I pulled this paper off of the WHO’s website1 where they have the following results highlighted from some scientific studies:
STUDY ONE: “Effects on the skeleton, such as inhibition of bone mineralization and formation, delayed fracture healing and reductions in bone volume and collagen synthesis, have been observed in a variety of studies in which rats received fluoride orally for periods of 3–5 weeks at doses in excess of 16 mg/litre.”
STUDY TWO: “In subchronic studies, altered bone remodelling, hepatic megalocytosis (EDITOR: liver toxicity), nephrosis (EDITOR: kidney disease), mineralization of the myocardium (EDITOR: heart disease) and necrosis or degeneration of the seminiferous tubules in the testis (EDITOR: fertility) were observed in mice administered fluoride in drinking-water (>4.5 mg/kg of body weight per day) over a period of 6 months.”
STUDY THREE: “In mammalian cells in vitro, fluoride causes genetic damage through chromosomal aberrations at cytotoxic concentrations only (≥10 mg/litre)”
STUDY FOUR: “There was a statistically significant trend of an increased incidence of osteosarcomas (bone cancer) in male rats with increasing exposure to fluoride”.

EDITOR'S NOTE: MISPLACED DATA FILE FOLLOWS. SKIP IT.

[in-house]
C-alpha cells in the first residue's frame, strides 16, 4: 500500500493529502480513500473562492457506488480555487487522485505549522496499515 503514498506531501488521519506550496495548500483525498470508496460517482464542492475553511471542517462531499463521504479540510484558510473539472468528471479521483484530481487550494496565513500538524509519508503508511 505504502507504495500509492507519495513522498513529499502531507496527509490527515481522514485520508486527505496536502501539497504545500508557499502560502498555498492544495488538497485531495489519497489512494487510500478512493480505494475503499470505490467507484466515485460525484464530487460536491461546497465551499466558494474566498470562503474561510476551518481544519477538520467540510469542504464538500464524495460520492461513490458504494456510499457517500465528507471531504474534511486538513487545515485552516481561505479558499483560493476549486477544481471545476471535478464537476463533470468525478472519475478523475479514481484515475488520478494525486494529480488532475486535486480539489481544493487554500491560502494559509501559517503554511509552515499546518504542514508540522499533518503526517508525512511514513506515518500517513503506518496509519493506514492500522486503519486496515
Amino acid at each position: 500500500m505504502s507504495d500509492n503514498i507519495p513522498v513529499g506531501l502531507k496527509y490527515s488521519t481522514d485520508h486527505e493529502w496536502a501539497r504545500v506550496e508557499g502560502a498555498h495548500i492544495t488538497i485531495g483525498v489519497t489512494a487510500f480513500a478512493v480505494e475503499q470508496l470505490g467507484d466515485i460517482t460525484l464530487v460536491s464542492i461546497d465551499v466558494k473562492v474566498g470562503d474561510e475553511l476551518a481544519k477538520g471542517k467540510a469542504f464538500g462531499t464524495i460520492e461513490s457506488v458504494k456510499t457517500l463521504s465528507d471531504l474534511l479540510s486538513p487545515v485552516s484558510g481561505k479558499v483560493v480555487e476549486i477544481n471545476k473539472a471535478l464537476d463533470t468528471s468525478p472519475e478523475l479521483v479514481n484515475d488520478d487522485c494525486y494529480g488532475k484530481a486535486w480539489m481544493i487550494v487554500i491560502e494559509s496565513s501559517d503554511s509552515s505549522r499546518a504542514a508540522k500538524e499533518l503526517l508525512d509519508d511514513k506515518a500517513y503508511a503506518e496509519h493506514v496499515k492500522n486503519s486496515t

So that's a green tick for the WHO who are not averse to highlighting some of the detrimental affects of fluoride in animal studies.
Fluoride and human studies
So, these are some of the clinical scientific studies from the WHO’s website around animals. The studies in humans are observational and show that:
- Fluoride can have an adverse effect on tooth enamel and may give rise to mild dental fluorosis at drinking-water concentrations between 0.9 and 1.2 mg/litre (Dean, 1942).
- Elevated fluoride intake can also have more serious effects on skeletal tissues.
- Persons suffering from certain forms of renal impairment have a lower margin of safety for the effects of fluoride than the average person.
The WHO, in 2002, did conclude that there is not enough evidence of carcinogenicity in laboratory animals to support the hypothesis that fluoride causes cancer in humans OR that there is any association between babies born with Down Syndrome or congenital malformation to pregnant mothers. However, we looked at several studies that the WHO did not cover and presumably chose to ignore. These studies held some startling facts such as: